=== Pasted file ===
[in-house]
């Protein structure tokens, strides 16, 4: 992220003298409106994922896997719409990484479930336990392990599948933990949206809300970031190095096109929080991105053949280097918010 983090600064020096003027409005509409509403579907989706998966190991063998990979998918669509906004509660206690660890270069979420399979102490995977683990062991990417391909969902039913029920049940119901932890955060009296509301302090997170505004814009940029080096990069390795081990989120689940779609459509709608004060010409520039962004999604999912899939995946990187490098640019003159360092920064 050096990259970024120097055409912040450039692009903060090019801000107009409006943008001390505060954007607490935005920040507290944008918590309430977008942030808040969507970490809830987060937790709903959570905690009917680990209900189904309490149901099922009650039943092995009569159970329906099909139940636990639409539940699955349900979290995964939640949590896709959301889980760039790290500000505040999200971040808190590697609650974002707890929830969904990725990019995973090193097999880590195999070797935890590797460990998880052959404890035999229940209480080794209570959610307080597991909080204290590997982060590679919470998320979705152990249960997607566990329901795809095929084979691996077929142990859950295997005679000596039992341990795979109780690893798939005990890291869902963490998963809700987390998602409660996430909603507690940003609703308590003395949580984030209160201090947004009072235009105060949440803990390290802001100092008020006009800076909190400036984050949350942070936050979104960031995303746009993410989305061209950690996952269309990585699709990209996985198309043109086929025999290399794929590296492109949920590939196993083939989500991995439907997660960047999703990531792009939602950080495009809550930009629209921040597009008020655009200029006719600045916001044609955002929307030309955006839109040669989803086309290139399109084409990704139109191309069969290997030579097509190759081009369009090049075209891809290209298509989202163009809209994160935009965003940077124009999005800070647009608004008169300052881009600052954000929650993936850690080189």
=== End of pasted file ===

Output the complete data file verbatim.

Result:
[in-house]
């Protein structure tokens, strides 16, 4: 992220003298409106994922896997719409990484479930336990392990599948933990949206809300970031190095096109929080991105053949280097918010 983090600064020096003027409005509409509403579907989706998966190991063998990979998918669509906004509660206690660890270069979420399979102490995977683990062991990417391909969902039913029920049940119901932890955060009296509301302090997170505004814009940029080096990069390795081990989120689940779609459509709608004060010409520039962004999604999912899939995946990187490098640019003159360092920064 050096990259970024120097055409912040450039692009903060090019801000107009409006943008001390505060954007607490935005920040507290944008918590309430977008942030808040969507970490809830987060937790709903959570905690009917680990209900189904309490149901099922009650039943092995009569159970329906099909139940636990639409539940699955349900979290995964939640949590896709959301889980760039790290500000505040999200971040808190590697609650974002707890929830969904990725990019995973090193097999880590195999070797935890590797460990998880052959404890035999229940209480080794209570959610307080597991909080204290590997982060590679919470998320979705152990249960997607566990329901795809095929084979691996077929142990859950295997005679000596039992341990795979109780690893798939005990890291869902963490998963809700987390998602409660996430909603507690940003609703308590003395949580984030209160201090947004009072235009105060949440803990390290802001100092008020006009800076909190400036984050949350942070936050979104960031995303746009993410989305061209950690996952269309990585699709990209996985198309043109086929025999290399794929590296492109949920590939196993083939989500991995439907997660960047999703990531792009939602950080495009809550930009629209921040597009008020655009200029006719600045916001044609955002929307030309955006839109040669989803086309290139399109084409990704139109191309069969290997030579097509190759081009369009090049075209891809290209298509989202163009809209994160935009965003940077124009999005800070647009608004008169300052881009600052954000929650993936850690080189």